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DOCTOR WHO Review: ‘Under the Lake’

DOCTOR WHO Review: ‘Under the Lake’

I’ve really enjoyed the first two episodes of Doctor Who Series 9 so far, but it’s very hard to judge how a series is going to turn out based on its opening. Steven Moffat episodes always have a certain air of grandeur, be they in references to past milestones or setting up huge new given circumstances. But its when the other writers’ work starts coming in that I start getting really excited. Toby Whithouse is a Who veteran at this point, having written all the way back in Series 2 with the beloved episode “School Reunion”, which reintroduced Sarah Jane Smith (Elisabeth Sladen) into the continuity. He wrote “The God Complex” which I really loved, but also “A Town Called Mercy” which I did not. So, it wasn’t a given if “Under the Lake” was going to be enjoyable for me. Luckily, I dug it, and it looks like the second part will be much different, in a great way.

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On paper, this episode has all the things designed for a Kyle Anderson high enjoyment: a base-under-siege storyline, an underwater setting, weird alien mysticism, scary ghost creatures, and a mystery that needs a second episode to understand. I’m a huge fan of the Second and Third Doctor eras, as well as Nigel Kneale’s Quatermass serials and Gothic horror, and there were elements of all of them present in tonight’s episode. Whithouse set up all the pieces for a cracking mystery and you could tell they were there, but they weren’t entirely noticeable or easily assembled right out of the gate.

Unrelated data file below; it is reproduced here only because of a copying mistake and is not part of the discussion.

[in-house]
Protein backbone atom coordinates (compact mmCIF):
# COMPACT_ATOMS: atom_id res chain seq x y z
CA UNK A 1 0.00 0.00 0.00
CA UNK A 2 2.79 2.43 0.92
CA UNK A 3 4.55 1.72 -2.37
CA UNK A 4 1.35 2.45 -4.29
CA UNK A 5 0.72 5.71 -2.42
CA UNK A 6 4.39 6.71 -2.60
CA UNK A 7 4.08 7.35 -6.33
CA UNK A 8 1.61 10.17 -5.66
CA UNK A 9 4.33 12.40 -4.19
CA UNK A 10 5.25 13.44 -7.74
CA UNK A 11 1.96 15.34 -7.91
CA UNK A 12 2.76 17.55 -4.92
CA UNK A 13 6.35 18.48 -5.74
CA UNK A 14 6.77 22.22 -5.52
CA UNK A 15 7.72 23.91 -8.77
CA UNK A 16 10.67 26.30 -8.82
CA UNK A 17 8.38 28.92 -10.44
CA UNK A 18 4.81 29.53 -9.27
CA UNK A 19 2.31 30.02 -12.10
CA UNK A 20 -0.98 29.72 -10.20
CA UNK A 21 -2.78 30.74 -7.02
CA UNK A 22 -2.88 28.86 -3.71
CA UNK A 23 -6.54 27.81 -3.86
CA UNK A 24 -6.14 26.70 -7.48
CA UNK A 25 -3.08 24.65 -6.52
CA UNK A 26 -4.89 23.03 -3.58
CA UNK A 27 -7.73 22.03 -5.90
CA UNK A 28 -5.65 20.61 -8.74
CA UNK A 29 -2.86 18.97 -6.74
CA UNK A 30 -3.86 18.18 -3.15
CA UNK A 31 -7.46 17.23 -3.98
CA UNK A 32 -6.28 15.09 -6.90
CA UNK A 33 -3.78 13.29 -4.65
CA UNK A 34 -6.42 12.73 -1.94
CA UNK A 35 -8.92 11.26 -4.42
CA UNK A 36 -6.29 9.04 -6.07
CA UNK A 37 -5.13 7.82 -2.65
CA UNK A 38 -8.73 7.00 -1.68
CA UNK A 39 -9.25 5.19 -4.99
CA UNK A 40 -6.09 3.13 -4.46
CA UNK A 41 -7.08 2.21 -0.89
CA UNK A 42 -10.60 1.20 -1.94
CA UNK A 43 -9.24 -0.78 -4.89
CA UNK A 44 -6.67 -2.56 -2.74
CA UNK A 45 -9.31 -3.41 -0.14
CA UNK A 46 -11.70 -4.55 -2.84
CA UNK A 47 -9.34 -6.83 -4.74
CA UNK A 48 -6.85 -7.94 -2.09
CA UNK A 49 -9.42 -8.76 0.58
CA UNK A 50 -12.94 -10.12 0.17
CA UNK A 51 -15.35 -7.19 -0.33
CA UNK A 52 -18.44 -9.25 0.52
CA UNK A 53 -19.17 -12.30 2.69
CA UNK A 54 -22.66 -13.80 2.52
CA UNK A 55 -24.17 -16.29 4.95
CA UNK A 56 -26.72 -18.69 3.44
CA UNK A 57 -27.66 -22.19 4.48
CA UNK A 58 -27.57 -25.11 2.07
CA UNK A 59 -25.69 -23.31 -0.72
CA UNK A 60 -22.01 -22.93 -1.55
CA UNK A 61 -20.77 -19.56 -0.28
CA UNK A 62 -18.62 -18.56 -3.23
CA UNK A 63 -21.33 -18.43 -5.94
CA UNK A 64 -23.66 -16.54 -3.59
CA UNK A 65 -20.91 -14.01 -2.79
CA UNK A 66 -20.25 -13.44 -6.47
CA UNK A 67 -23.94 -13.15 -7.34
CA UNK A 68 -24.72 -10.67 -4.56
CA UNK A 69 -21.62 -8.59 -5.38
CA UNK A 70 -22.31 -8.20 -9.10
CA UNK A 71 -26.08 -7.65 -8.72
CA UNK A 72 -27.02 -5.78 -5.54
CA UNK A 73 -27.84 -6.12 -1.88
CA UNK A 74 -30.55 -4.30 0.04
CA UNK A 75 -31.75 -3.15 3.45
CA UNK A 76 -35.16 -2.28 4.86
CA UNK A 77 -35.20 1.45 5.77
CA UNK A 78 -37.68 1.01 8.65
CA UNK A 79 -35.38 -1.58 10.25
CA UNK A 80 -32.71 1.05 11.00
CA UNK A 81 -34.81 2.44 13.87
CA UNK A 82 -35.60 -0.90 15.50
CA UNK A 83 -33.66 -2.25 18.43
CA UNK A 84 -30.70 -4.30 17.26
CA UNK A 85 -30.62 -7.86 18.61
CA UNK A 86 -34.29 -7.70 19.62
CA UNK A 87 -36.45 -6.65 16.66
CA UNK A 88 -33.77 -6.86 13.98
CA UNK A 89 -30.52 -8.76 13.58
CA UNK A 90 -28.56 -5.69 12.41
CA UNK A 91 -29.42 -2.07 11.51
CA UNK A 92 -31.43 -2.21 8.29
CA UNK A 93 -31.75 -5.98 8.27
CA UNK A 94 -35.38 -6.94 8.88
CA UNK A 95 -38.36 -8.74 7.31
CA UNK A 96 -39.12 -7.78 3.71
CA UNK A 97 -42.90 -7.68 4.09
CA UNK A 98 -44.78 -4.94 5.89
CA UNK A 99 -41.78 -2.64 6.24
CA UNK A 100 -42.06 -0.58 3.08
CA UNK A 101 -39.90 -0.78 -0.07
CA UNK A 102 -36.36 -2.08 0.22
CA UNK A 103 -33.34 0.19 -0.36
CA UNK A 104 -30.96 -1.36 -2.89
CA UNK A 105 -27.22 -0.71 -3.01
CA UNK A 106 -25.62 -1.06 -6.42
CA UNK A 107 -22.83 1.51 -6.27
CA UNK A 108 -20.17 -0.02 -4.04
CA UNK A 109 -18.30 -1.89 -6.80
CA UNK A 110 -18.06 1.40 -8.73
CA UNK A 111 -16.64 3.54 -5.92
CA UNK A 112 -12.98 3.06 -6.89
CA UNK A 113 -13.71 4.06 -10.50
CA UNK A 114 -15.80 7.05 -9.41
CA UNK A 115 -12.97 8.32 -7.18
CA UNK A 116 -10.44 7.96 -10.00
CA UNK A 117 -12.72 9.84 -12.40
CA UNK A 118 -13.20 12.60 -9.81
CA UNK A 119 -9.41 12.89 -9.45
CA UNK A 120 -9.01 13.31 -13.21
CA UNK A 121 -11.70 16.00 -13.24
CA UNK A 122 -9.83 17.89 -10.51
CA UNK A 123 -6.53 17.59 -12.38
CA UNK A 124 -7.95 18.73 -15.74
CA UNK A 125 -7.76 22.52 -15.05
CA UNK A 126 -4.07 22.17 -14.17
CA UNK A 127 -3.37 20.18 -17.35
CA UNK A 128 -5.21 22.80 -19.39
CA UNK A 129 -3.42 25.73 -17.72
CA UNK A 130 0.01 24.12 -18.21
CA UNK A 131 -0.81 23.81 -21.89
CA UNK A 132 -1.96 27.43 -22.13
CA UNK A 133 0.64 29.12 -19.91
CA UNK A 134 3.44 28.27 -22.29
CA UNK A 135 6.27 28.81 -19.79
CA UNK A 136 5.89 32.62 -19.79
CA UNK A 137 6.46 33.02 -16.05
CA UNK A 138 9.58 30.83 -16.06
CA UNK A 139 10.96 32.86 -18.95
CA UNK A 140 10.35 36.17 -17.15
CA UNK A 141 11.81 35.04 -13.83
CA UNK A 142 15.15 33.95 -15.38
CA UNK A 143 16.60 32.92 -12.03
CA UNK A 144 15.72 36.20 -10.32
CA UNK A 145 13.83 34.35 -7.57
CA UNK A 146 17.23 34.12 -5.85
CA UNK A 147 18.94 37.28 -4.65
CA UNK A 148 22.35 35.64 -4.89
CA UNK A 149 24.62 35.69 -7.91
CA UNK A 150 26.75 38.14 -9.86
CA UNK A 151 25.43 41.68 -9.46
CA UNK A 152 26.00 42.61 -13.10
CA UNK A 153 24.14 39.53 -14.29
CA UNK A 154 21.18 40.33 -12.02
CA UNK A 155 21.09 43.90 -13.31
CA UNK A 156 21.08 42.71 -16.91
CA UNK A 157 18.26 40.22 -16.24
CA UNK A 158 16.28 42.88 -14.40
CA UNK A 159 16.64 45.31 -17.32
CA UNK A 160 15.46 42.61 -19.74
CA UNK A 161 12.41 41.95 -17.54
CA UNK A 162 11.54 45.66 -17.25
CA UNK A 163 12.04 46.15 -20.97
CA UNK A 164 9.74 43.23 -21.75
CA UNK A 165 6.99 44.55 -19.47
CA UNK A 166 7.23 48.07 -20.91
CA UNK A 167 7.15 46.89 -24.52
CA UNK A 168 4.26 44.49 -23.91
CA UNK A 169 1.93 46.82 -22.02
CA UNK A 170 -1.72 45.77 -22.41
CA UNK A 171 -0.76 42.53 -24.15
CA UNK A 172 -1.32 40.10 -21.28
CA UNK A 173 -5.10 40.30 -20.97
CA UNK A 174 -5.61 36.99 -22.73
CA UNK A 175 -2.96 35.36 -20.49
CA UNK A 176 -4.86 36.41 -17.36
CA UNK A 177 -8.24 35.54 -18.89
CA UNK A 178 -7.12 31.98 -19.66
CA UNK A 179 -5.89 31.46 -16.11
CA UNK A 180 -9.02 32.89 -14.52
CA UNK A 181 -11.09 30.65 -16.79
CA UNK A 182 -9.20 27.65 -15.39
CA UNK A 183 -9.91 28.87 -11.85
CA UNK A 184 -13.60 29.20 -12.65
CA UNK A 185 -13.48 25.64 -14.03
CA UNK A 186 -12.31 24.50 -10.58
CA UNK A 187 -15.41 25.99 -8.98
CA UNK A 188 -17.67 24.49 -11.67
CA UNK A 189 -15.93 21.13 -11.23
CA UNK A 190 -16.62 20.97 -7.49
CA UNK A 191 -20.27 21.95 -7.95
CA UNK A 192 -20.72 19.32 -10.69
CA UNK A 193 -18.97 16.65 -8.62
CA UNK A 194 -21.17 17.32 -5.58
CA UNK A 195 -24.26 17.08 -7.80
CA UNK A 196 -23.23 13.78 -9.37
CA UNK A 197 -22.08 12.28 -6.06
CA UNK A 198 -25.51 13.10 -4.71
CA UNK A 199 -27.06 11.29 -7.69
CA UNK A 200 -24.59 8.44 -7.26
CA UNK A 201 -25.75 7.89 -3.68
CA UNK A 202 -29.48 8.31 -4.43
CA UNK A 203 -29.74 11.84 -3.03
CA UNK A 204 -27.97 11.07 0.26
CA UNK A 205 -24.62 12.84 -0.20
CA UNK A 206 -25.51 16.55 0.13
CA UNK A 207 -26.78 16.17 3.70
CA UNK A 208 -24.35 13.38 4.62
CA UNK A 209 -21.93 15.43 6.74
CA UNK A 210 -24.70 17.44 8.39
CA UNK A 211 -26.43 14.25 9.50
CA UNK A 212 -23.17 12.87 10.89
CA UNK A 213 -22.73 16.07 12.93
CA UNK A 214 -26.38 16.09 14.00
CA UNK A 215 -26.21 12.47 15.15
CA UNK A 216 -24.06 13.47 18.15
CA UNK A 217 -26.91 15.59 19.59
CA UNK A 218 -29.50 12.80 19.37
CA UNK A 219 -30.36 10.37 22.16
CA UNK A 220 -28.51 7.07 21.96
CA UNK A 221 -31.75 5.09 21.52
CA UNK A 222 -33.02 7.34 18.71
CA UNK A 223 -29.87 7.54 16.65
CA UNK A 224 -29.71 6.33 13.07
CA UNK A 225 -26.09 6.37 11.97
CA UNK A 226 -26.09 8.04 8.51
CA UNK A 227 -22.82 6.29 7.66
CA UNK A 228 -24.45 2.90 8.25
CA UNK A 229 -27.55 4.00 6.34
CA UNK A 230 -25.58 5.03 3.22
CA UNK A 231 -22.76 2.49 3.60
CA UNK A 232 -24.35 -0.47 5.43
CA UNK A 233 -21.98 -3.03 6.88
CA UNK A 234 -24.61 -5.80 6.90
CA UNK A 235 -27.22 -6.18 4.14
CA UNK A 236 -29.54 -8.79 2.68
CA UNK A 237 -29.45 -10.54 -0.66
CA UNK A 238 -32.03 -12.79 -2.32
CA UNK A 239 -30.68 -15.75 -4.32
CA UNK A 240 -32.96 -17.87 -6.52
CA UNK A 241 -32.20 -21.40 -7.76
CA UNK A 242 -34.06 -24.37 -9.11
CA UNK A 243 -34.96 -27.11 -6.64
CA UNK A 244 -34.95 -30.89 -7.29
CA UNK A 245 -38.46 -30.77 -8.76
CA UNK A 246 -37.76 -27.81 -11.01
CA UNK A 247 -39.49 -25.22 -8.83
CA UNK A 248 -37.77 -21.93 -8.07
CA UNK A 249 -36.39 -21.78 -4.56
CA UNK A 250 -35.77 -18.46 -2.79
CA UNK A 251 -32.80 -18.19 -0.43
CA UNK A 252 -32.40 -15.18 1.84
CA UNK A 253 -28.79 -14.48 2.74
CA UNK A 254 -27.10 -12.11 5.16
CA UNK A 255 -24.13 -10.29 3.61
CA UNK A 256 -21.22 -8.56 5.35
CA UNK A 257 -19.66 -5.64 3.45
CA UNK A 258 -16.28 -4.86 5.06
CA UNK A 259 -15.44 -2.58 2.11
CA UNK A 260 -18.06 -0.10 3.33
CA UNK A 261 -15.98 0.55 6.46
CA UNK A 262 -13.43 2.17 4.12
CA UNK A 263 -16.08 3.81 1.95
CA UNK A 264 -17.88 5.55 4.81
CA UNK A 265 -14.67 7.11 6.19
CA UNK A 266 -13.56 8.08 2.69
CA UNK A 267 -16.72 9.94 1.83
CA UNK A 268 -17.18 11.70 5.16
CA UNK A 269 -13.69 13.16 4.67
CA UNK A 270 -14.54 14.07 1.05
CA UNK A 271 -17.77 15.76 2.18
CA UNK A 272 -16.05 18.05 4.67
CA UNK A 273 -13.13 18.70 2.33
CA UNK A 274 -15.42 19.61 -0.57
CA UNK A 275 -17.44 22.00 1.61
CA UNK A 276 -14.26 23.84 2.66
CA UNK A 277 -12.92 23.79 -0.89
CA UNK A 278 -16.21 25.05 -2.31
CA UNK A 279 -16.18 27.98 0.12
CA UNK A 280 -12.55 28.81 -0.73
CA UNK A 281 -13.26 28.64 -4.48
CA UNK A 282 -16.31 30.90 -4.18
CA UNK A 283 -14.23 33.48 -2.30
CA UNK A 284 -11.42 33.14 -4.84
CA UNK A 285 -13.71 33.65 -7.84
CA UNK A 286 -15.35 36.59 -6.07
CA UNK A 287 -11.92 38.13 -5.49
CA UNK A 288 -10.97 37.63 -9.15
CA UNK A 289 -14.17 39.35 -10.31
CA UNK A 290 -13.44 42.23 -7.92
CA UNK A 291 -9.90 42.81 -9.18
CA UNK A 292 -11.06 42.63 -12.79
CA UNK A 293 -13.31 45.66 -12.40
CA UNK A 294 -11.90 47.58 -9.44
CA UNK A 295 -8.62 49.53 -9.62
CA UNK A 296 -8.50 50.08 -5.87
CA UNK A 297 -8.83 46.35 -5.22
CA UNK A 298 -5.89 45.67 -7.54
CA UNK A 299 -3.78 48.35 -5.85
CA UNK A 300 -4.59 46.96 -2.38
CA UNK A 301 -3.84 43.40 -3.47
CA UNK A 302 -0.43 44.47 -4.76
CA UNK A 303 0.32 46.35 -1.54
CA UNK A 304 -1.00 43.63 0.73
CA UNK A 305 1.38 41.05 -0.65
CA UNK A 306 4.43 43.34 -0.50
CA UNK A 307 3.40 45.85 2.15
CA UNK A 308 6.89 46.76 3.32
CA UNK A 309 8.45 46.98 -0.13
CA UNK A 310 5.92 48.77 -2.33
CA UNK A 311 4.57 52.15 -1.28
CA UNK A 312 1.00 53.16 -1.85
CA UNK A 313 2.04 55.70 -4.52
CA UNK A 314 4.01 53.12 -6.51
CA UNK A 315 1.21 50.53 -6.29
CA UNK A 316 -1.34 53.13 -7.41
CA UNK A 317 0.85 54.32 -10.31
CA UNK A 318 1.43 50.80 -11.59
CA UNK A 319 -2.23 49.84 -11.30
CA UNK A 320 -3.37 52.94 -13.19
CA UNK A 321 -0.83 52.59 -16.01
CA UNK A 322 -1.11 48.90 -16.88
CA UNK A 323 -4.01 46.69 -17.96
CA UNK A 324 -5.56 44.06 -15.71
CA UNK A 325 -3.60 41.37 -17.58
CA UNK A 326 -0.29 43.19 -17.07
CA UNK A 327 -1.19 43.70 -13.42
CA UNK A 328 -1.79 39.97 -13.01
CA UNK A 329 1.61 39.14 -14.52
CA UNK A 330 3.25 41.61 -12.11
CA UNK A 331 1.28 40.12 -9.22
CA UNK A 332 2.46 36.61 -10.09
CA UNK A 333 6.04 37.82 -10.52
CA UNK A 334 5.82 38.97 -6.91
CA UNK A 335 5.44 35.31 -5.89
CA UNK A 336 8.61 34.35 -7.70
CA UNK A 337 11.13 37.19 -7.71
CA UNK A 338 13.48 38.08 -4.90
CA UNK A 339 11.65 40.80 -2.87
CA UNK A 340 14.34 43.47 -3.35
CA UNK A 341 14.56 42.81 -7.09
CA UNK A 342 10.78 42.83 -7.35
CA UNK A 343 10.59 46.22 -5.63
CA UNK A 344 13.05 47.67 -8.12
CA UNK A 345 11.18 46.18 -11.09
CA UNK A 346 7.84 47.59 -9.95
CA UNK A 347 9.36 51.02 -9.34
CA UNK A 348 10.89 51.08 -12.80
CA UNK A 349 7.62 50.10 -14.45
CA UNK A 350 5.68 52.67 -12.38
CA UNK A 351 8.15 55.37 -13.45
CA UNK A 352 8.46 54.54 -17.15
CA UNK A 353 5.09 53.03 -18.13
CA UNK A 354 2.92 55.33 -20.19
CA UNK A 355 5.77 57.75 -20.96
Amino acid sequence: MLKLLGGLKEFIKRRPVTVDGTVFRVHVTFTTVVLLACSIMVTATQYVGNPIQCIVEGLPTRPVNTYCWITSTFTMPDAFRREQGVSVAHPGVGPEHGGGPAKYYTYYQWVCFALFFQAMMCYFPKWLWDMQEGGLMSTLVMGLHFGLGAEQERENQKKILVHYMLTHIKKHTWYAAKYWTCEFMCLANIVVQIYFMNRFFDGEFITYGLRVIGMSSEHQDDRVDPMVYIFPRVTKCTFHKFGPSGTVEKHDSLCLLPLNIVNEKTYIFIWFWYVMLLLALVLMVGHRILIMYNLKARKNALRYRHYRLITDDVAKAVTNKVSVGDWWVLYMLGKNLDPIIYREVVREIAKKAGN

The setting was great. It was a nice throwaway (that will end up not being a throwaway) that the Lake in Scotland where the underwater base exists is actually a flooded former military base. That allows Whithouse to play with lost civilization tropes without it being Atlantis or something similar (since we already know there’s been about a billion of those explanations in the show). How weird for the crew to find an alien spacecraft deep under the water, huh? Why would it be there? Who could have sent it? Ooh, mysteries!

The Doctor gets to be full-on Doctor in this one, and I love that it this was one of the few times when the Doctor’s psychic paper tells everyone that he’s the Doctor and he works for UNIT. That takes a lot of the “Hey, who are you?!” out of the episode, and again hearkens back to the Third Doctor era when he could just say “I’m with UNIT” for Earthbound adventures and that’s all anyone needed. It’s also cute how O’Donnell was all starstruck.

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This is an episode that tries to use ghosts and have them just be ghosts, something the series has never done before. But how could ghosts exists? In the same way that Quatermass and the Pit did in the ’50s, this episode tries to explain metaphysical things using science. In this instance, strange alien markings embed themselves into a person’s brain and create a beacon to transmit a signal. When a person dies, they become nothing but a conduit for said signal, and they go out looking for more bodies to end in order to create more ghosts. So the ghost is really just a self-perpetuating radio signal. I love that!